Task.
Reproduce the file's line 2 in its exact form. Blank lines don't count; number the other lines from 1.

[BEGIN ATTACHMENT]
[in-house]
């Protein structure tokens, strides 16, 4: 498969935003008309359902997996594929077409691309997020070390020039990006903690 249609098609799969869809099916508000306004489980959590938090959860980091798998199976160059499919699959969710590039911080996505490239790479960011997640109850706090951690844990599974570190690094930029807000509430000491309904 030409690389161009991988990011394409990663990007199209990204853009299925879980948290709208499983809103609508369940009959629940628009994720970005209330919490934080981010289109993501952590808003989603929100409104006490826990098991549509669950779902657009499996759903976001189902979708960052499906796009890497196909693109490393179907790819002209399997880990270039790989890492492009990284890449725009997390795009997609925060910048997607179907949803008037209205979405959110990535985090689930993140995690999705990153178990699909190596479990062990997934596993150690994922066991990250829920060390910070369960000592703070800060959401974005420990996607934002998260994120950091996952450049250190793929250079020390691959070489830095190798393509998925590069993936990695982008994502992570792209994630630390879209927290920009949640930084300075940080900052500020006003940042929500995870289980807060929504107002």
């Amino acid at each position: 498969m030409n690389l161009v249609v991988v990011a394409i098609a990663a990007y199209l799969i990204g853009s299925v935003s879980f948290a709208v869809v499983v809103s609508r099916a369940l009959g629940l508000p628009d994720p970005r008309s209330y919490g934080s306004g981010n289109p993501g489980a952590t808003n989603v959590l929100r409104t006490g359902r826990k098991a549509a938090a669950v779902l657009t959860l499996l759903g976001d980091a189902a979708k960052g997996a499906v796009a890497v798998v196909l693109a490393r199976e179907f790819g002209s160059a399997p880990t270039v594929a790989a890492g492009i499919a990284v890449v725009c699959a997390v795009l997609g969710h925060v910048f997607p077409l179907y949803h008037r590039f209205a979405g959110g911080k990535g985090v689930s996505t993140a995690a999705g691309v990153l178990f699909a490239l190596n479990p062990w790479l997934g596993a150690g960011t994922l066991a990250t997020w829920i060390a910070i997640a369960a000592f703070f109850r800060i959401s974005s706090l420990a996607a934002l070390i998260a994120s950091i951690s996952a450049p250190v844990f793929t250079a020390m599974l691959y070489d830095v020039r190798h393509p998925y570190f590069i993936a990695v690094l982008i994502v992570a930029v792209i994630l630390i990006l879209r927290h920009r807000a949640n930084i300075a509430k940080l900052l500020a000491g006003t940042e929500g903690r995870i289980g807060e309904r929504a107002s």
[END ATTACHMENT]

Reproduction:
């Protein structure tokens, strides 16, 4: 498969935003008309359902997996594929077409691309997020070390020039990006903690 249609098609799969869809099916508000306004489980959590938090959860980091798998199976160059499919699959969710590039911080996505490239790479960011997640109850706090951690844990599974570190690094930029807000509430000491309904 030409690389161009991988990011394409990663990007199209990204853009299925879980948290709208499983809103609508369940009959629940628009994720970005209330919490934080981010289109993501952590808003989603929100409104006490826990098991549509669950779902657009499996759903976001189902979708960052499906796009890497196909693109490393179907790819002209399997880990270039790989890492492009990284890449725009997390795009997609925060910048997607179907949803008037209205979405959110990535985090689930993140995690999705990153178990699909190596479990062990997934596993150690994922066991990250829920060390910070369960000592703070800060959401974005420990996607934002998260994120950091996952450049250190793929250079020390691959070489830095190798393509998925590069993936990695982008994502992570792209994630630390879209927290920009949640930084300075940080900052500020006003940042929500995870289980807060929504107002």